Hundreds back new campaign to save Hartlepool school crossing patrols

Opposition councillors have hit out at moves to cut school crossing patrols at nine sites in Hartlepool and demanded the locations be made public.

By Nic Marko
Tuesday, 18th January 2022, 3:44 pm

Their move comes amid growing anger at the decision with a new petition already attracting more than 500 signatures.

This included saving £32,000 by reducing the number of school crossing patrols from 28 to 19.

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Labour councillor Jonathan Brash has criticised the decision not to disclose the crossing patrols affected by the cuts.

Labour councillors in Hartlepool, who voted against the cuts at that meeting, are now demanding the locations of the nine crossings be revealed to the public.

Conservative councillor Cameron Stokell, deputy council leader, has responded by saying the authority has contacted the schools affected and continues to work with them, including offering safety training and other alternatives.

He added the scale of the financial savings required to balance the 2022-23 budget meant “many of those savings proposals were never going to be easy decisions”.

But Labour councillor Rachel Creevy, De Bruce ward representative, said: “Cutting our lollipop ladies at a time when roads are getting ever busier puts the lives of our children at risk.

Deputy council leader Councillor Cameron Stokell.

“I know that we will support local residents in campaigning to reverse this ludicrous decision.”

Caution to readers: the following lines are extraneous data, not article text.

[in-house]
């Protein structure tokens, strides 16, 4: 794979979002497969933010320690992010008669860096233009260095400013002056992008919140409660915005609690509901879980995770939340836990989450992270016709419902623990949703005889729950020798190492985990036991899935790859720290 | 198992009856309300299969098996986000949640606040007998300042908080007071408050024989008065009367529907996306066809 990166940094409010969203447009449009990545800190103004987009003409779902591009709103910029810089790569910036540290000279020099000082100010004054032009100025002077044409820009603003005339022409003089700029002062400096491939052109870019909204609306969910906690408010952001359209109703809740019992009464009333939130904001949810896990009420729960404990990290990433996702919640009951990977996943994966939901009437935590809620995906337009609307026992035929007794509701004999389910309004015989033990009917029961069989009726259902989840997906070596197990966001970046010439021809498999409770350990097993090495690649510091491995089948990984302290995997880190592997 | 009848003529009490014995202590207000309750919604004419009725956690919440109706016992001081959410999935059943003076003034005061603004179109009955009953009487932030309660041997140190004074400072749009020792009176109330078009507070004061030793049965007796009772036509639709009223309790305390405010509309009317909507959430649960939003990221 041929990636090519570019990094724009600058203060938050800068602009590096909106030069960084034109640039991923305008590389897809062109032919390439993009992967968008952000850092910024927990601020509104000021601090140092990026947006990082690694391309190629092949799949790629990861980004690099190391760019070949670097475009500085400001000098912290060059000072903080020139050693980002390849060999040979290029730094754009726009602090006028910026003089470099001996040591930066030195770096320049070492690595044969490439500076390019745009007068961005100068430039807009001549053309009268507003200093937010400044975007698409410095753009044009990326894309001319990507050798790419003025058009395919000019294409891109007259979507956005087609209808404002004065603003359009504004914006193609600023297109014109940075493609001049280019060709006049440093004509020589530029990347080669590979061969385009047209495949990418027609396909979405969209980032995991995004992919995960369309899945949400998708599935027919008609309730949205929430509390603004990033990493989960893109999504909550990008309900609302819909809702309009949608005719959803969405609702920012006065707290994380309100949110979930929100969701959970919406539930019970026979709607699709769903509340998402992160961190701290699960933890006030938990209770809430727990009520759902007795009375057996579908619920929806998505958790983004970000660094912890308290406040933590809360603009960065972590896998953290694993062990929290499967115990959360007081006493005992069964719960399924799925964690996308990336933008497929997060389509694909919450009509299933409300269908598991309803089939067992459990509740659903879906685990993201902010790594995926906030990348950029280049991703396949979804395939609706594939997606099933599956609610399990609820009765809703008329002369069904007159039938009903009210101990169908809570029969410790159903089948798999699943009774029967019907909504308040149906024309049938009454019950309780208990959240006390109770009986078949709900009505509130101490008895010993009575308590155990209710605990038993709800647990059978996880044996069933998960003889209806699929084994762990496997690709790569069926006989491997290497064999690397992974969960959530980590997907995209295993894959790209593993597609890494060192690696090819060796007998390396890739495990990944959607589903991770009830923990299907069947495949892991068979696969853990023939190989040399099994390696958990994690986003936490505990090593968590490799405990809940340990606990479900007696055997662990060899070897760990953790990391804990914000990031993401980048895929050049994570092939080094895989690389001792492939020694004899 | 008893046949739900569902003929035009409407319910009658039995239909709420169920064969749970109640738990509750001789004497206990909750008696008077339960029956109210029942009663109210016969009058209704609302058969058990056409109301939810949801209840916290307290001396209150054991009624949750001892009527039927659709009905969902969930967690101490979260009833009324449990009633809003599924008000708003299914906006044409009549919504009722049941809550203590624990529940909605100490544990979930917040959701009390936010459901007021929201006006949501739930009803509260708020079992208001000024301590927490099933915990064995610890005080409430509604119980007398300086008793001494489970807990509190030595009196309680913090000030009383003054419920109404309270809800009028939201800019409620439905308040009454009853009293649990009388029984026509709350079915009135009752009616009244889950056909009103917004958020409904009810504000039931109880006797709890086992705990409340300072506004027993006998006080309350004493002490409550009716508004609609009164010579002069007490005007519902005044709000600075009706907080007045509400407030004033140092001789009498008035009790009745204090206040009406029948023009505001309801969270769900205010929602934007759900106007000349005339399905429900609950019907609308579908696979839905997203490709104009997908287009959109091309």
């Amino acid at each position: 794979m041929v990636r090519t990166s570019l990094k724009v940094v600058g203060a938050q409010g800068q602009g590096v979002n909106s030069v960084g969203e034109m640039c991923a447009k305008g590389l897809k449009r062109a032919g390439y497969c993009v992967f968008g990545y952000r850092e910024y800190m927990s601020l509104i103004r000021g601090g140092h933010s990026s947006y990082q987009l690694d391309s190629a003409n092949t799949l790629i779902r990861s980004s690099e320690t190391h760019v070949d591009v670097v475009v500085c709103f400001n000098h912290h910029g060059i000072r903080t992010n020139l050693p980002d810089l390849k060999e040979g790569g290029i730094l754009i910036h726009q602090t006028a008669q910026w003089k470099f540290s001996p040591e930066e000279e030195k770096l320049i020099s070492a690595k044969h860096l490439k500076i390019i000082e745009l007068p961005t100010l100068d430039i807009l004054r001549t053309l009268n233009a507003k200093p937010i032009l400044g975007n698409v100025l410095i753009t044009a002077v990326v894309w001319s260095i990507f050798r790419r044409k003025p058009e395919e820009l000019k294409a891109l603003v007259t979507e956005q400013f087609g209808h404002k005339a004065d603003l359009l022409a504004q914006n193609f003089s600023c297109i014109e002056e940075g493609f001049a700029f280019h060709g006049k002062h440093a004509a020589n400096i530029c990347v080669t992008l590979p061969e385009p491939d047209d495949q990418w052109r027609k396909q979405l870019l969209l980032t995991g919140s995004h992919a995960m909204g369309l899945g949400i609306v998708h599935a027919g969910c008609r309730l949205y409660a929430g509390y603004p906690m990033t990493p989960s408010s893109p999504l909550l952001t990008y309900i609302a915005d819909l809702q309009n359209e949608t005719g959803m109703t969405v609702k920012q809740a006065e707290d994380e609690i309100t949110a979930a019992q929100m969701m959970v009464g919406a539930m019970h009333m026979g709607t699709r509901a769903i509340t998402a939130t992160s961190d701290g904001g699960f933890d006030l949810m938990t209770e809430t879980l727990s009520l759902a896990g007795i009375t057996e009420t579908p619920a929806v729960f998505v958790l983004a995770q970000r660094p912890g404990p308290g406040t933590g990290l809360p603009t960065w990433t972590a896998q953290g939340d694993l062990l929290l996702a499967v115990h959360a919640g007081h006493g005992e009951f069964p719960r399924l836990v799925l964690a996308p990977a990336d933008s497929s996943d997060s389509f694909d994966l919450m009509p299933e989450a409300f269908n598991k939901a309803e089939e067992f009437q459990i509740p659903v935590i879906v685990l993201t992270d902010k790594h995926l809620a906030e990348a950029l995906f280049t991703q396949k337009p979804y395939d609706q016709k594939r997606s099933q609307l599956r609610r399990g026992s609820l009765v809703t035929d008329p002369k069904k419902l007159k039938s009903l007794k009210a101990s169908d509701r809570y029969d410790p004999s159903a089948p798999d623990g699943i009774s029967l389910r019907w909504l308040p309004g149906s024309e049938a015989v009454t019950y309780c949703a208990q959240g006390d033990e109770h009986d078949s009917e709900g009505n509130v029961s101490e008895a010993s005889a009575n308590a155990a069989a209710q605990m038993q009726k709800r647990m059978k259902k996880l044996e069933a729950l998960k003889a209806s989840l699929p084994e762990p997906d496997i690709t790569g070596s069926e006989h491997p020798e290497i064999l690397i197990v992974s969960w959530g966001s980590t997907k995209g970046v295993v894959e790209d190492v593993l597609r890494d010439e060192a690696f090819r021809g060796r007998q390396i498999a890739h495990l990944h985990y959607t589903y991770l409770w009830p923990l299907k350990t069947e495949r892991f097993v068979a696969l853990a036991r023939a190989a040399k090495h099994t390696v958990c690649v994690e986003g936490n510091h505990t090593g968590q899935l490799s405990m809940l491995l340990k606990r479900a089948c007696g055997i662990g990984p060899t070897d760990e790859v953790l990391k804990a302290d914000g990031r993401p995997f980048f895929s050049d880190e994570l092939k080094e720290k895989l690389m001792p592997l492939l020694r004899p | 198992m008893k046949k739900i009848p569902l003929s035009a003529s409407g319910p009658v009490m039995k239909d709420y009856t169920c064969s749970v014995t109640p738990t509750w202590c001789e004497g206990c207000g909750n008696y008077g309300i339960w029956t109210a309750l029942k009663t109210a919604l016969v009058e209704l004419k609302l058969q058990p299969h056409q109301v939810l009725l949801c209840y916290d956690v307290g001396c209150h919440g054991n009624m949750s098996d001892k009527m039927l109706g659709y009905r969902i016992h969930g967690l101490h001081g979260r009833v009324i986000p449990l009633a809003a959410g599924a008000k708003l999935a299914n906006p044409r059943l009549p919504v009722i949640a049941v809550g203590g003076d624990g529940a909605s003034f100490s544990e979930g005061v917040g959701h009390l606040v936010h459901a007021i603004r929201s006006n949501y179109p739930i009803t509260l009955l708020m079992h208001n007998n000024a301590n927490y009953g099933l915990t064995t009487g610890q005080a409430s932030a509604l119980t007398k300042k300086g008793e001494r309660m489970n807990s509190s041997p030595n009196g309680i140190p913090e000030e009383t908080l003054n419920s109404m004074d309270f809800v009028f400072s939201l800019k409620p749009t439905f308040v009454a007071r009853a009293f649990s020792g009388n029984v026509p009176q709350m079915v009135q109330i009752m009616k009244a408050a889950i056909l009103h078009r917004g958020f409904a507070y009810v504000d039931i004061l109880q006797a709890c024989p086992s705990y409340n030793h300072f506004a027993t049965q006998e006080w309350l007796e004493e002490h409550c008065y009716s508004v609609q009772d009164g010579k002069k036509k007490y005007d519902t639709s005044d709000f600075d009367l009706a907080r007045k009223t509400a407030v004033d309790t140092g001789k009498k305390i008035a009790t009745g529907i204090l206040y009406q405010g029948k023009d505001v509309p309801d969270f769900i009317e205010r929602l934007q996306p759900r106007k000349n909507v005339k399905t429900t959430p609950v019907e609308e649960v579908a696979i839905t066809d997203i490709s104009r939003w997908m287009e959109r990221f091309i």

Cllr Jonathan Brash, deputy leader of the Labour Group, added residents have “an absolute right to know every cut” planned and added: “I said at the time of these decisions that it was wrong to withhold information from the public. It is their money, their services and their council.”

Labour wrote to Cllr Stokell, the chair of Neighbourhood Services, over the issue, who responded with a letter of his own defending the move.

Cllr Stokell has accused the opposition of “playing politics” and said its councillors did not vote against the move when it was being discussed in earlier meetings.

He said: “The reality is they had chance to influence this, and they did nothing.

“The decision to make these savings was supported by both neighbourhood services committee and children’s services committee, during the discussions at no time did any Labour member propose to remove the option from the table.

Cllr Stokell said the council has “offered training to schools and the potential of other alternatives”.